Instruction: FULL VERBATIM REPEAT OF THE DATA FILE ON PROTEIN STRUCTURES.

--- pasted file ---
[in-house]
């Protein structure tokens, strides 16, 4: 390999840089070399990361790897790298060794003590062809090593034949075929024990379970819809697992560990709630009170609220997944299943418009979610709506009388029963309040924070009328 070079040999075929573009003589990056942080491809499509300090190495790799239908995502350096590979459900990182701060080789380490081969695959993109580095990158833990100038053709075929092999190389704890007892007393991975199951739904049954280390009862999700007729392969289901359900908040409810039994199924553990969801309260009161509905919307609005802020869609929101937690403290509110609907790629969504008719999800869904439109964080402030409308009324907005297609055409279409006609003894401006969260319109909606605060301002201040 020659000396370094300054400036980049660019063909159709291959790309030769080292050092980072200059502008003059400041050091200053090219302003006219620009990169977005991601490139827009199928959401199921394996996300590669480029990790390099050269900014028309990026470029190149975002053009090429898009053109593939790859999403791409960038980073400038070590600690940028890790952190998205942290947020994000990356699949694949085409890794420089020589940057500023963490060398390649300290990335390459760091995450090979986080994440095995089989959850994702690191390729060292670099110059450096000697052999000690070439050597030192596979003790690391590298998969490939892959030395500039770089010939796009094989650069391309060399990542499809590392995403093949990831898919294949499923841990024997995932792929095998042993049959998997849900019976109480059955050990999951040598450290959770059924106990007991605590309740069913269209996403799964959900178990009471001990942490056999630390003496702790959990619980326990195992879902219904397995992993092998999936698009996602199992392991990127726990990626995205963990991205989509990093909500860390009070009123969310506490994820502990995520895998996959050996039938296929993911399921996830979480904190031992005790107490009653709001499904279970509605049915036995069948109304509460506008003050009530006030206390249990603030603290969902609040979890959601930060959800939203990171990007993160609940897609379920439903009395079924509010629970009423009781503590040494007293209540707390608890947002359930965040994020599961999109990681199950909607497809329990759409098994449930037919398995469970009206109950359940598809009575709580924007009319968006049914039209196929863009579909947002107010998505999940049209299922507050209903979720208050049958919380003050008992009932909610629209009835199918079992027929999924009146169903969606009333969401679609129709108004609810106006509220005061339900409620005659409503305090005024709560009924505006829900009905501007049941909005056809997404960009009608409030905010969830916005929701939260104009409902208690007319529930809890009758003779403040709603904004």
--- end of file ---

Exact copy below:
[in-house]
């Protein structure tokens, strides 16, 4: 390999840089070399990361790897790298060794003590062809090593034949075929024990379970819809697992560990709630009170609220997944299943418009979610709506009388029963309040924070009328 070079040999075929573009003589990056942080491809499509300090190495790799239908995502350096590979459900990182701060080789380490081969695959993109580095990158833990100038053709075929092999190389704890007892007393991975199951739904049954280390009862999700007729392969289901359900908040409810039994199924553990969801309260009161509905919307609005802020869609929101937690403290509110609907790629969504008719999800869904439109964080402030409308009324907005297609055409279409006609003894401006969260319109909606605060301002201040 020659000396370094300054400036980049660019063909159709291959790309030769080292050092980072200059502008003059400041050091200053090219302003006219620009990169977005991601490139827009199928959401199921394996996300590669480029990790390099050269900014028309990026470029190149975002053009090429898009053109593939790859999403791409960038980073400038070590600690940028890790952190998205942290947020994000990356699949694949085409890794420089020589940057500023963490060398390649300290990335390459760091995450090979986080994440095995089989959850994702690191390729060292670099110059450096000697052999000690070439050597030192596979003790690391590298998969490939892959030395500039770089010939796009094989650069391309060399990542499809590392995403093949990831898919294949499923841990024997995932792929095998042993049959998997849900019976109480059955050990999951040598450290959770059924106990007991605590309740069913269209996403799964959900178990009471001990942490056999630390003496702790959990619980326990195992879902219904397995992993092998999936698009996602199992392991990127726990990626995205963990991205989509990093909500860390009070009123969310506490994820502990995520895998996959050996039938296929993911399921996830979480904190031992005790107490009653709001499904279970509605049915036995069948109304509460506008003050009530006030206390249990603030603290969902609040979890959601930060959800939203990171990007993160609940897609379920439903009395079924509010629970009423009781503590040494007293209540707390608890947002359930965040994020599961999109990681199950909607497809329990759409098994449930037919398995469970009206109950359940598809009575709580924007009319968006049914039209196929863009579909947002107010998505999940049209299922507050209903979720208050049958919380003050008992009932909610629209009835199918079992027929999924009146169903969606009333969401679609129709108004609810106006509220005061339900409620005659409503305090005024709560009924505006829900009905501007049941909005056809997404960009009608409030905010969830916005929701939260104009409902208690007319529930809890009758003779403040709603904004």